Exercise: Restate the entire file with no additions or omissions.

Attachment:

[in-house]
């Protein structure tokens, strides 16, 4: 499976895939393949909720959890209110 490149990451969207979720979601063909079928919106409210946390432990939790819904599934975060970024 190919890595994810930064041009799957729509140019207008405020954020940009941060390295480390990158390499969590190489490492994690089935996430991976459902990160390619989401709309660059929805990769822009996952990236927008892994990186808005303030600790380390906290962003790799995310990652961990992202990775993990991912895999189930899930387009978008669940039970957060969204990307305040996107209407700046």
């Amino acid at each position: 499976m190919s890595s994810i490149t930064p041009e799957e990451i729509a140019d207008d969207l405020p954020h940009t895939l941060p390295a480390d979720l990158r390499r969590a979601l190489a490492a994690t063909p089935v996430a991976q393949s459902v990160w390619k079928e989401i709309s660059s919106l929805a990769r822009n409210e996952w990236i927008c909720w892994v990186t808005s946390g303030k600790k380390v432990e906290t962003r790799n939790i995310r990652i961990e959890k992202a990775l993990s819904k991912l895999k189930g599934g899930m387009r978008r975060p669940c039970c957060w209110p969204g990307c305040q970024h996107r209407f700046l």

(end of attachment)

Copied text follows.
[in-house]
């Protein structure tokens, strides 16, 4: 499976895939393949909720959890209110 490149990451969207979720979601063909079928919106409210946390432990939790819904599934975060970024 190919890595994810930064041009799957729509140019207008405020954020940009941060390295480390990158390499969590190489490492994690089935996430991976459902990160390619989401709309660059929805990769822009996952990236927008892994990186808005303030600790380390906290962003790799995310990652961990992202990775993990991912895999189930899930387009978008669940039970957060969204990307305040996107209407700046």
């Amino acid at each position: 499976m190919s890595s994810i490149t930064p041009e799957e990451i729509a140019d207008d969207l405020p954020h940009t895939l941060p390295a480390d979720l990158r390499r969590a979601l190489a490492a994690t063909p089935v996430a991976q393949s459902v990160w390619k079928e989401i709309s660059s919106l929805a990769r822009n409210e996952w990236i927008c909720w892994v990186t808005s946390g303030k600790k380390v432990e906290t962003r790799n939790i995310r990652i961990e959890k992202a990775l993990s819904k991912l895999k189930g599934g899930m387009r978008r975060p669940c039970c957060w209110p969204g990307c305040q970024h996107r209407f700046l």